In Germany, the National Institute of Public Health (Robert Koch-Institut, Berlin) classifies a district (a county) as a TBE risk area if the five-year incidence in humans exceeds 1 per 100,000 inhabitants. Nearly 90% of the risk areas are located in the two federal states of Bavaria and Baden-Württemberg (both in southern Germany). However, it has been observed that TBE virus is spreading more northwards, and consequently more sporadic cases have recently been reported in regions outside of the classical TBE risk areas in southern Germany. This is also true for the northern federal state of Lower Saxony where several districts reported human TBE cases in recent past despite only one district (“Emsland“) having been classified as a TBE risk area.
TBE virus circulates in small mammals and ticks in geographic restricted areas as small as 50m x 50 m (termed microfoci), and virus transmission may take place in larger areas of up to 1 km or more in diameter by dispersal of rodents. The prevalence of TBE virus in ticks in these foci may be low, often with a minimal infection rate (MIR) of less than 1%, and thus the detection of TBE virus in ticks is cumbersome and time-consuming. A team of German scientists has studied microfoci in Lower Saxony and has phylogenetically characterized TBE virus isolates found in these foci.
A total of 20,056 Ixodes ricinus ticks (80.7% nymphs and 19.3% adult ticks) were collected at eight different locations in Lower Saxony. Of 2416 pools (up to 10 nymphs or five adult ticks), 18 pools (0.75%) from four locations were positive for TBE virus RNA (analyzed by RT-qPCR). For the first time, TBE virus could be detected in ticks in the area “Lingen East” located in the TBE risk area of “Emsland”, and which were all collected on the same stretch of path of only 200 m (MIR: 0.33%). TBE virus detection was also successful in the area “Lingen West” close to “Lingen East” and about 200 m away from a spot where positive pools have already been identified in 2019. Additional TBE positive foci could be found in other regions of Lower Saxony (near Hanover in eastern Lower Saxony and near Cuxhaven in northern Lower Saxony close to the North Sea).
Sequencing the glycoprotein E gene of TBE virus revealed that various isolates showed a high genetic identity among each other and were related to the Finnish strain Kuutsalo_14, while other isolates were phylogenetically more related to the strain Battaune which had been isolated in Saxony (Eastern Germany).
In this study, continuous virus circulation could be revealed in some areas as well as first detection of microfoci in areas where human cases had been reported. The TBE virus positive foci “Lingen West” and “Lingen East” are only 3.8 km away from each other, but are separated by a highway, a river, and a canal. It was concluded that direct virus transmission may have happened via tick-infested or viremic animals (e.g., birds). TBE virus could be detected in areas more than 10 years prior, underlining long-term stability of TBE foci.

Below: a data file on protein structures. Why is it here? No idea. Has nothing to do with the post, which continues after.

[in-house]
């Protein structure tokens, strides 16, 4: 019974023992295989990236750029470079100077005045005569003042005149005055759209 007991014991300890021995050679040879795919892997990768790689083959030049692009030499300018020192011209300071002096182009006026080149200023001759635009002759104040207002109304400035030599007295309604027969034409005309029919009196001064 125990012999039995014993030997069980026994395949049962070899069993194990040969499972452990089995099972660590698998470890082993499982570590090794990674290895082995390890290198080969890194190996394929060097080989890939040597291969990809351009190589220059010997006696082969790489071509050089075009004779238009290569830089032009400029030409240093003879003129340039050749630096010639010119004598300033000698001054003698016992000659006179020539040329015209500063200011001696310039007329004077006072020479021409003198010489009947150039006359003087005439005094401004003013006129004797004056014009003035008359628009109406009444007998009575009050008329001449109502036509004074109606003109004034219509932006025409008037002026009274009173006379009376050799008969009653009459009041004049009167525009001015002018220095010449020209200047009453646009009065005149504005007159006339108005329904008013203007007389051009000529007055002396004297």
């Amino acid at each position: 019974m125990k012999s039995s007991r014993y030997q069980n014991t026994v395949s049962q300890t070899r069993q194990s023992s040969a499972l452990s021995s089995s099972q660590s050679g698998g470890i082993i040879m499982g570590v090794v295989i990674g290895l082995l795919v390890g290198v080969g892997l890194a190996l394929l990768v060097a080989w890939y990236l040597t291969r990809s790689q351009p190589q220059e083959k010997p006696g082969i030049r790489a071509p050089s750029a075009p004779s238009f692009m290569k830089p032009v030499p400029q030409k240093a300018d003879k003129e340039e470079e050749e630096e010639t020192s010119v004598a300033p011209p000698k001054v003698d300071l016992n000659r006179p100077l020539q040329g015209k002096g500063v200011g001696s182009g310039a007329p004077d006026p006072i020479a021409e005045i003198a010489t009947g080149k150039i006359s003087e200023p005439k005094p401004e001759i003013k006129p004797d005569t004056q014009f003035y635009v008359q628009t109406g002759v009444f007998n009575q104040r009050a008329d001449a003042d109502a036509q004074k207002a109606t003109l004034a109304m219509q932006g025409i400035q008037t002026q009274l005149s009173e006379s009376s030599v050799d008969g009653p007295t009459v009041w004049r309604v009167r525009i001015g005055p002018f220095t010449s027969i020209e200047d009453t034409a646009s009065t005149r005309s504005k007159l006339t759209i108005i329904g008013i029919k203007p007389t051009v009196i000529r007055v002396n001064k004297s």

MIR in TBE virus positive areas was low (0.00%–0.33% in nymphs and 0.00%–0.51% in adult ticks), which is in line with earlier observations. Also, year-to-year variations in prevalence exist and could be demonstrated.
Near “Lingen”, the isolated strain showed high genetic homology to a Finnish isolate. There is a classical bird migration route from northern Europe to southwestern Europe: Kuutsola-Finland-Bornholm-Cuxhaven-Lingen, and birds may carry infected ticks when migrating. Of interest is also the strain which has a close relationship to the strain Battaune, which has a close relationship to Polish isolates, and which circulate in Dermacentor reticulatus ticks. However, this tick species cannot be found on birds, and thus its transmission to Lower Saxony remains open.
Detection of TBE virus has not been successful in all places of presumptive TBE-positive sites. Reasons for this may be that the number of collected ticks was too low, the investigated region was too large to identify a small microfocus, or the TBE patient was infected by a tick at another place than supposed. These negative results are difficult to interpret and in the end show that the identification of TBE virus microfoci is subject to various imponderability.
Topp et al.
New and confirmed foci of tick-borne encephalitis virus (TBEV) in northern Germany determined by TBEV detection in ticks
Pathogens. 2022;11(2):126. doi:10.3390/pathogens11020126
Author: Dr. Michael Bröker
Michael Bröker is a microbiologist/biochemist by training. He has more than 35 years of experience in the field of biotechnology and vaccinology while working for various pharmaceutical companies. He also worked as curator and expert in committees of foundations, scientific boards and associations as well as for companies.
Compiled: April 2022